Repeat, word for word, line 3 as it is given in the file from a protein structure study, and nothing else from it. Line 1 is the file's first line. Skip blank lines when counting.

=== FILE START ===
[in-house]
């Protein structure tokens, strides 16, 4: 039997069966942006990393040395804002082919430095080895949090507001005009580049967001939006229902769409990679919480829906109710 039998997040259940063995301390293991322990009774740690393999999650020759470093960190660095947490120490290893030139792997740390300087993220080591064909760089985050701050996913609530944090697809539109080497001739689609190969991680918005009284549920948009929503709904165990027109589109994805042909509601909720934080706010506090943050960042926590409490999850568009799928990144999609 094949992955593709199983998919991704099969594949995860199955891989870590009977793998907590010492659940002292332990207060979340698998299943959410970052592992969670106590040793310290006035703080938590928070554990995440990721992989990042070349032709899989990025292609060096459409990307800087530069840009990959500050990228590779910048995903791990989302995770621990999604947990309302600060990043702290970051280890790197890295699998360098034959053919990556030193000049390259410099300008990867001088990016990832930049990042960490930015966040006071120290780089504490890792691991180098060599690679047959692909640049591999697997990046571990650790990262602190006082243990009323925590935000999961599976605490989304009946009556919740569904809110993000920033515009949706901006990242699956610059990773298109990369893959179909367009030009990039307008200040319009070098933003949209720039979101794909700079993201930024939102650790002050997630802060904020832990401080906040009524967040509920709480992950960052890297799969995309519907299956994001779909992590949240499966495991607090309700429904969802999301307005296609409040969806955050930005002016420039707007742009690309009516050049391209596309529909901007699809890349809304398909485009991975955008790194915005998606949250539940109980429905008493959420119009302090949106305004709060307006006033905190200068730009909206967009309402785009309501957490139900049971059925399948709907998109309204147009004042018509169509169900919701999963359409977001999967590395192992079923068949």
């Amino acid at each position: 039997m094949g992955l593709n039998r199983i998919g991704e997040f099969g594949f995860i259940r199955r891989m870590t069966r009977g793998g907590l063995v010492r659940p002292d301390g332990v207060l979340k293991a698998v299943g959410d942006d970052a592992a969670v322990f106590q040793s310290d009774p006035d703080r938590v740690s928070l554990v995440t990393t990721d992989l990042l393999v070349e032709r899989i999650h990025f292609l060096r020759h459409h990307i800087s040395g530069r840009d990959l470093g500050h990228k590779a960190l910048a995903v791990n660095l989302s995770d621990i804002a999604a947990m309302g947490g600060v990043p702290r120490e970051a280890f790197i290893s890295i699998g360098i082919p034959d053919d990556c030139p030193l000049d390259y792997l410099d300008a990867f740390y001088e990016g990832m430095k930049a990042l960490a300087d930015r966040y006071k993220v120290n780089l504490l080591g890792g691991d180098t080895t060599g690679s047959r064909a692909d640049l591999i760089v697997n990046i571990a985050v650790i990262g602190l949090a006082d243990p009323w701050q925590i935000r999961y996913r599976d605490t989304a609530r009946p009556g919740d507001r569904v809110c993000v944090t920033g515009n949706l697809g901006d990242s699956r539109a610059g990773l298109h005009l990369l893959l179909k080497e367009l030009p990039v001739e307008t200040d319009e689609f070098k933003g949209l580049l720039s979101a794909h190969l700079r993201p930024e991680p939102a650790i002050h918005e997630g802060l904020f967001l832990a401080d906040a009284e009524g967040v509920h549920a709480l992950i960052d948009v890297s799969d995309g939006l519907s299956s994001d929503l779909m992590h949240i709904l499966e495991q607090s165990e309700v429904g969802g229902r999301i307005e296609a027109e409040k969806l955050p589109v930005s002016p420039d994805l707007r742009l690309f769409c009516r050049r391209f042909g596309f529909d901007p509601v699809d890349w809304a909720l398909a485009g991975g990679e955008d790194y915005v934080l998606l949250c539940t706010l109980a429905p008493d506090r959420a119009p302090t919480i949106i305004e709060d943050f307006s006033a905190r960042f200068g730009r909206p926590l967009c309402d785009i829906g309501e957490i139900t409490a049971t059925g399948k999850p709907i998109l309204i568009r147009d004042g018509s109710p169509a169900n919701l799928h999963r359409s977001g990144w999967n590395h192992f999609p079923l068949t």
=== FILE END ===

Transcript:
């Amino acid at each position: 039997m094949g992955l593709n039998r199983i998919g991704e997040f099969g594949f995860i259940r199955r891989m870590t069966r009977g793998g907590l063995v010492r659940p002292d301390g332990v207060l979340k293991a698998v299943g959410d942006d970052a592992a969670v322990f106590q040793s310290d009774p006035d703080r938590v740690s928070l554990v995440t990393t990721d992989l990042l393999v070349e032709r899989i999650h990025f292609l060096r020759h459409h990307i800087s040395g530069r840009d990959l470093g500050h990228k590779a960190l910048a995903v791990n660095l989302s995770d621990i804002a999604a947990m309302g947490g600060v990043p702290r120490e970051a280890f790197i290893s890295i699998g360098i082919p034959d053919d990556c030139p030193l000049d390259y792997l410099d300008a990867f740390y001088e990016g990832m430095k930049a990042l960490a300087d930015r966040y006071k993220v120290n780089l504490l080591g890792g691991d180098t080895t060599g690679s047959r064909a692909d640049l591999i760089v697997n990046i571990a985050v650790i990262g602190l949090a006082d243990p009323w701050q925590i935000r999961y996913r599976d605490t989304a609530r009946p009556g919740d507001r569904v809110c993000v944090t920033g515009n949706l697809g901006d990242s699956r539109a610059g990773l298109h005009l990369l893959l179909k080497e367009l030009p990039v001739e307008t200040d319009e689609f070098k933003g949209l580049l720039s979101a794909h190969l700079r993201p930024e991680p939102a650790i002050h918005e997630g802060l904020f967001l832990a401080d906040a009284e009524g967040v509920h549920a709480l992950i960052d948009v890297s799969d995309g939006l519907s299956s994001d929503l779909m992590h949240i709904l499966e495991q607090s165990e309700v429904g969802g229902r999301i307005e296609a027109e409040k969806l955050p589109v930005s002016p420039d994805l707007r742009l690309f769409c009516r050049r391209f042909g596309f529909d901007p509601v699809d890349w809304a909720l398909a485009g991975g990679e955008d790194y915005v934080l998606l949250c539940t706010l109980a429905p008493d506090r959420a119009p302090t919480i949106i305004e709060d943050f307006s006033a905190r960042f200068g730009r909206p926590l967009c309402d785009i829906g309501e957490i139900t409490a049971t059925g399948k999850p709907i998109l309204i568009r147009d004042g018509s109710p169509a169900n919701l799928h999963r359409s977001g990144w999967n590395h192992f999609p079923l068949t």